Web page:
1) Telework (Télétravail) and work overload (surcharge de travail).

As the culture of presenteeism is particularly anchored in the French working world (and particularly in Paris and Ile de France), teleworking is not always well experienced by either the employer or the employee and can prove to be a source of difficulties. , especially in terms of workload.

Not only does telework make it more difficult to assess the workload of the employee, but it often also generates a very special situation in which the employer has the impression that his employee is not working sufficiently while the employee, moved by a sort of feeling of guilt, tries to do more and more to compensate for his "absence".

Thus, a DARES study of November 7, 2019 conducted among executives in the private sector revealed that with equivalent responsibilities, the weekly working time was increased among teleworkers [2].

We thus see that the working hours of executives in teleworking are on average 43 hours per week against 42.4 hours for those who do not telework and that the former declare twice as often to work weeks of more than 50 hours.

However, telework does not relieve the employer of his obligations in terms of workload and hours of work.

The national interprofessional agreement on telework of July 19, 2005 expressly specifies, in its article 9, that the employer remains held, with regard to teleworkers, of the respect of the legislation relating to the hours of work and especially the duration maximum work and rest times [3].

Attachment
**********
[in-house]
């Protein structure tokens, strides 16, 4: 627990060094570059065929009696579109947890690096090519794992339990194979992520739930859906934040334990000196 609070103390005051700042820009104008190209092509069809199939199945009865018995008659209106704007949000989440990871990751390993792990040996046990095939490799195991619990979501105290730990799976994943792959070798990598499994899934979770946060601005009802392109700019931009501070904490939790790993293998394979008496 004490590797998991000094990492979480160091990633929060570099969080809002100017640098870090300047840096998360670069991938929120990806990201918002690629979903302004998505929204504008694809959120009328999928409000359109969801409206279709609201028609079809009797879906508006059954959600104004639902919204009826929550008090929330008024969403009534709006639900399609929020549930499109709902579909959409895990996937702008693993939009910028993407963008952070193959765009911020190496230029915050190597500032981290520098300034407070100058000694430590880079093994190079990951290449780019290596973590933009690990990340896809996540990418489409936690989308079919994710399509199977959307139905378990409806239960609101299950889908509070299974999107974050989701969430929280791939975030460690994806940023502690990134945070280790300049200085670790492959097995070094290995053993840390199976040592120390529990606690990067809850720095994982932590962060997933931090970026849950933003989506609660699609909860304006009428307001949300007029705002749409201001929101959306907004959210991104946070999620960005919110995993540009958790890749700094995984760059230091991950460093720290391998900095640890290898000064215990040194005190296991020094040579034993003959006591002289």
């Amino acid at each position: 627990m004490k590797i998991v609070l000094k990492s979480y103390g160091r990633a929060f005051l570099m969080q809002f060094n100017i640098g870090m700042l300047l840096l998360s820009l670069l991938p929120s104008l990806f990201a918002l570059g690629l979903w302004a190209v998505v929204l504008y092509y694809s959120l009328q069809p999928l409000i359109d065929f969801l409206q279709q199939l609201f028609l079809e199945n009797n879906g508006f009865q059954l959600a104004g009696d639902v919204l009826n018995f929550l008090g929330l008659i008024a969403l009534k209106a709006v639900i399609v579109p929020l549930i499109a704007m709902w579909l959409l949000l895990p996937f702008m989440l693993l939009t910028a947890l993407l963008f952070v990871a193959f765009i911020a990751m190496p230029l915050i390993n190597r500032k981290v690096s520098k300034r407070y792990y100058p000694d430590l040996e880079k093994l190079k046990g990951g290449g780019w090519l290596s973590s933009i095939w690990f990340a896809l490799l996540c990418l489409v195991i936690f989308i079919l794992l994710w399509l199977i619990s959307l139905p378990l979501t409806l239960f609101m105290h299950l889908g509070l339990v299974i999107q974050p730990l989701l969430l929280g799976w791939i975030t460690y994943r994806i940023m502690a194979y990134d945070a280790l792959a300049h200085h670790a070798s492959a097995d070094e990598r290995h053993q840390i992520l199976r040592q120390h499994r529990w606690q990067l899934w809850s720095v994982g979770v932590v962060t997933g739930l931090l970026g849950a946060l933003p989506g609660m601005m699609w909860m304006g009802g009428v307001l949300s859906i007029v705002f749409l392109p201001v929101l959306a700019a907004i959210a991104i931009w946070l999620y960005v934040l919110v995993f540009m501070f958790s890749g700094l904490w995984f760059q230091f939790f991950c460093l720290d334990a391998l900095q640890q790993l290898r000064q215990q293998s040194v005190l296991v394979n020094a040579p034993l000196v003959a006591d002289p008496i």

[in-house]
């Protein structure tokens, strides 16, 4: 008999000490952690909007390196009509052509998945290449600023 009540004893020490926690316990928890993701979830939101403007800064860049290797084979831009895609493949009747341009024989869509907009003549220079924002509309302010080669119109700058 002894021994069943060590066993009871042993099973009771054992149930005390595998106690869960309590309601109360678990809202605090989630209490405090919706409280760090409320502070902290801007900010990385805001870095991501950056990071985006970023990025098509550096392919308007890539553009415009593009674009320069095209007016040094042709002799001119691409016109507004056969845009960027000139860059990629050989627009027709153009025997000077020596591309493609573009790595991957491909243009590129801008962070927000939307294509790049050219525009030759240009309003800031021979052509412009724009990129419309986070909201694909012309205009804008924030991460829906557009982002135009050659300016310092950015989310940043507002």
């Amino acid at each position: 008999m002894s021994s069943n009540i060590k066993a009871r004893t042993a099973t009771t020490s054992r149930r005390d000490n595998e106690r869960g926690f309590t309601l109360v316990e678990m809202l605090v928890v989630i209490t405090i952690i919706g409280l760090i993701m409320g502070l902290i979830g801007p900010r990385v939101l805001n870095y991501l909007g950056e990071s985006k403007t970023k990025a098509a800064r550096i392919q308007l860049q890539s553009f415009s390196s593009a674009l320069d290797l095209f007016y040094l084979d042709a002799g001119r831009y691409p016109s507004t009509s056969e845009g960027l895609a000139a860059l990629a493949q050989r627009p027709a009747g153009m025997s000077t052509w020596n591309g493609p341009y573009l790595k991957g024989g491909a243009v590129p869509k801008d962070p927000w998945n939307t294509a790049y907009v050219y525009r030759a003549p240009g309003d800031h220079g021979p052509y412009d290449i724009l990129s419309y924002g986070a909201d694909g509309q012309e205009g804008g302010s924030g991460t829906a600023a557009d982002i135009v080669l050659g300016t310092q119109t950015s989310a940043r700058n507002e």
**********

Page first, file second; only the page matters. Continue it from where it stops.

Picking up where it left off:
This same article recalls that the workload, the production standards and the performance criteria required of the teleworker must be equivalent to those of employees in a comparable situation working on the premises of the company.

The workload may also have to be adapted to take into account the particularities of teleworking imposed to combat the spread of Covid-19.

Indeed, very often, the employee does not have the conditions required to perform his work at home (isolated room, computer equipment etc.).

What is more, since the schools have also been closed, it must be taken into account that employees who are parents must also take care of their children at home (and even sometimes provide schooling at home), which can s '' prove difficult to combine with a full-time working day.

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Notes :

[1] Les Echos COVID 19 - Les Grands Oubliés du Télétravail.

[2] Etude de la DARES « Le télétravail permet-il d’améliorer les conditions de travail des cadres ? », 7 novembre 2019.

[3] Article 9 de l’accord national interprofessionnel du 19 juillet 2005 relatif au télétravail.

[4] Article L. 2242-17 du Code du travail.

[5] Article 1152-1 du code du travail.

[6Cass. crim. 19 février 2019, n°18-83268.

Frédéric CHHUM avocat et membre du conseil de l’ordre des avocats de Paris (mandat 2019-2021)

CHHUM AVOCATS (Paris, Nantes, Lille)

e-mail: chhum@chhum-avocats.com



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